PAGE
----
Call filmmaker Morgan Spurlock opportunistic and self-absorbed.
Say that he ignores many issues he says he’ll address in his
new film, “Super Size Me,” and, well, you’d be
pretty accurate. A documentary on the role fast food plays in the
American obesity epidemic, the movie’s primary conceit seems
effective: The healthy Spurlock turns himself into a nutritional
guinea pig by eating nothing but McDonald’s food for 30
days.

“Super Size Me” features all the facts, figures,
interviews and testimonials needed to convince audiences that
American attitudes about food need to change –– but
Spurlock’s slick, MTV-era production and tongue-in-cheek tone
undermine the strength of this evidence, making “Super Size
Me” an ineffective non-exploration of the problems Spurlock
purports to address, more of a bid for notoriety than an attempt at
activism.

The rules are simple: Spurlock must eat only what is sold over
the counter at McDonald’s franchises, three squares a day,
and he has to try everything on the menu at least once. During his
month-long McDiet, Spurlock’s health declines sharply. He
gains 20 pounds, experiences shortness of breath, mood swings,
impotence, and, during the last week of the trial, is seriously at
risk for liver failure. To his credit, he manages to turn his own
body into a science experiment without hogging too much camera time
–– but his smirking influence shows in every other
aspect of “Super Size Me,” from the rapid-fire editing
to the anti-fat (not necessarily anti-fast food) subtext. He barely
touches on the psychological, not just biological, effects of
obesity.

Most of Spurlock’s narration plays over footage of obese
people out on the streets and on beaches, fat asses featured and
their faces digitally blurred. A (skinny) schoolgirl buys two bags
of chips, a soft pretzel and candy from her cafeteria’s lunch
line. One segment features formerly obese Subway spokesperson Jared
Fogel delivering a motivational speech; a fawning,
none-too-svelte-herself mother introduces her obese teen daughter
to Jared. “The world’s not gonna change, you’ve
got to change,” he tells the sullen teen. The girl later
explains that it’s frustrating to hear someone who’s
lost weight tell her that they can do it when she thinks she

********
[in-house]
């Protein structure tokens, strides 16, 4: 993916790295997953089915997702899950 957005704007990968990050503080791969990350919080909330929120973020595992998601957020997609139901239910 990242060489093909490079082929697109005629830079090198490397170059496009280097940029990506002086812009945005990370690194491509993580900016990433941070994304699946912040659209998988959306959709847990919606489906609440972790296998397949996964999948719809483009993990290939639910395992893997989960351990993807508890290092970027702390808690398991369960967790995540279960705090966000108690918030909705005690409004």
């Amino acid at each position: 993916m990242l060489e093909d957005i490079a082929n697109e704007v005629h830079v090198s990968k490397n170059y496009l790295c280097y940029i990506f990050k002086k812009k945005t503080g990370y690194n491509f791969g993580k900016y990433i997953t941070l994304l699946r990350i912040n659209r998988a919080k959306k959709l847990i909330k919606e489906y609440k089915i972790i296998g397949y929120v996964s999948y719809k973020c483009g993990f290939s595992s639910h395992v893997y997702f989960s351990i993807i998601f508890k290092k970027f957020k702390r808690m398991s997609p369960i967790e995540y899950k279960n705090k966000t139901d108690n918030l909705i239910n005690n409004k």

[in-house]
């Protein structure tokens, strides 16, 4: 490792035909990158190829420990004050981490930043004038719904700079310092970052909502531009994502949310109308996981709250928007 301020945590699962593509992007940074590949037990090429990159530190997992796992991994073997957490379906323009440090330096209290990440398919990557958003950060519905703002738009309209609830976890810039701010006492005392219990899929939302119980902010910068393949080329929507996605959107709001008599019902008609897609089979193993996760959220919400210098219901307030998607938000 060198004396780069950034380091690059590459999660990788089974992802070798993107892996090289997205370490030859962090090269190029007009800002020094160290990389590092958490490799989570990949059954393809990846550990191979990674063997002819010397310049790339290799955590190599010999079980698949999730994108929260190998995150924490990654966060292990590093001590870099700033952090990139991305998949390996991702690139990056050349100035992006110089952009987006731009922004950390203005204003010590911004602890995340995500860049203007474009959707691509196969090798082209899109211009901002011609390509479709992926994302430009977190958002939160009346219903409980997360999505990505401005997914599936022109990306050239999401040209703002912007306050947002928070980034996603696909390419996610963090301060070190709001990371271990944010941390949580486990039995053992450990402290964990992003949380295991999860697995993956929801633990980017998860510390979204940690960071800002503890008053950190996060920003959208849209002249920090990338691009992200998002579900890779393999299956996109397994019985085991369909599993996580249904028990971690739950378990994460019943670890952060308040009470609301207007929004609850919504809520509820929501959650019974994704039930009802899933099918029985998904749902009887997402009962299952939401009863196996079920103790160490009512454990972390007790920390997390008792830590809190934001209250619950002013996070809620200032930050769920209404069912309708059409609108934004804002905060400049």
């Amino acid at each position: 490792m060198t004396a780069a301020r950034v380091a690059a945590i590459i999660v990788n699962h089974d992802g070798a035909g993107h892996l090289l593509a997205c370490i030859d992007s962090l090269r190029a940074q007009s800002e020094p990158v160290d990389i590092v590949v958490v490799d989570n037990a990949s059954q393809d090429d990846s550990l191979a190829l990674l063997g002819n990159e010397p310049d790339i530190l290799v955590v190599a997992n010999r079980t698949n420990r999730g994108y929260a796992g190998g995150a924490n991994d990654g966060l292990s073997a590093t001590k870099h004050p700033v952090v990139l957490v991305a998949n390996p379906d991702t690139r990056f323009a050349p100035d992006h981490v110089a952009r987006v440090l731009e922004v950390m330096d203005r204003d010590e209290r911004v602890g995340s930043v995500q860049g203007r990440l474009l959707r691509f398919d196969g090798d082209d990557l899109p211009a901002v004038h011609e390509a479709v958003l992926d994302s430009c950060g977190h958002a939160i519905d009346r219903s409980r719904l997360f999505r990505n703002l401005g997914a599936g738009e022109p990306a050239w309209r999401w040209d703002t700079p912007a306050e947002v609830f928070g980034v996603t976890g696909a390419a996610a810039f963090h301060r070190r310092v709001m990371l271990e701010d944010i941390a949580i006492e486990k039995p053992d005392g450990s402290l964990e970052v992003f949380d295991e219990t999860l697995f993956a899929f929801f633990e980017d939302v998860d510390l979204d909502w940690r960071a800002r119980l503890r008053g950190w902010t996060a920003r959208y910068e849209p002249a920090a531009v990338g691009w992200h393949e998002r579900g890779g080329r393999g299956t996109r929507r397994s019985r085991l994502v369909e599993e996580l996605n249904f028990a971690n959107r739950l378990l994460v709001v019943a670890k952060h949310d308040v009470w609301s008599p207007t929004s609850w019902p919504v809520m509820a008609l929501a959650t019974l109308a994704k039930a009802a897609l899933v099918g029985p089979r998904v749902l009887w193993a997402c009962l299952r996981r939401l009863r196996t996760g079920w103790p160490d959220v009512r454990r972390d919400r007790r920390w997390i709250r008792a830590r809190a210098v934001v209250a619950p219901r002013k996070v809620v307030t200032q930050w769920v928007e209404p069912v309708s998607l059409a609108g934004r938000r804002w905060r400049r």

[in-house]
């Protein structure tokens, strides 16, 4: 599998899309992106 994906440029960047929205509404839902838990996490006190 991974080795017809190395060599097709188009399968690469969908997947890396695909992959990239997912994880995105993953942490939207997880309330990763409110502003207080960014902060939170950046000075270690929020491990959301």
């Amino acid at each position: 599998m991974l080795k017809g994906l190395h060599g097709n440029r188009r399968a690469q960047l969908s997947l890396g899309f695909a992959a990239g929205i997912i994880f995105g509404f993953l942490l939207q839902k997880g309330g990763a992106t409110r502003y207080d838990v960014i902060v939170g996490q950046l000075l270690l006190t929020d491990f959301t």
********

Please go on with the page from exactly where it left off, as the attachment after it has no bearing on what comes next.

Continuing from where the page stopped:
can’t –– “I can’t afford to go there
and buy a sandwich every day.” Good God, Morgan, you’ve
made your point: Americans are ignorant when it comes to dietary
health and nutrition.

The problem with this latest indictment of American culture
isn’t that Spurlock forces his own opinion on the viewer
–– besides health examinations and mealtimes, Spurlock
stays behind the camera; it’s easy to forget that his
experiment was the film’s original gimmick. His criticisms of
American attitudes about food are certainly warranted. The problem
is that Spurlock doesn’t have any reason to launch this
tirade against Big Food, and it shows. “Super Size Me”
is a combination of eye-opening statistics and gross-out imagery
–– sort of like a mash-up of Eric Schlosser’s
book Fast Food Nation and MTV’s “Jackass.”
Statistics and explanations lend the appearance of credibility, but
there’s no drive behind Spurlock’s actions.

After seeing this slickly presented, tongue-in-cheek
“indictment” of McDonald’s, how many people will
really think twice before biting into their next burger?
Spurlock’s too-cool faux-commentary and apparent lack of
empathy for his subjects overshadow any good intentions.
(It’s doubtful Spurlock had any when he went ahead with the
project.) Hey Morgan: Get down off your McCross and leave this
argument to the activists who actually give a shit about
people’s welfare, not just their sound bites.

Rating: 2.5 out of 5 stars.

Leave a comment

Your email address will not be published.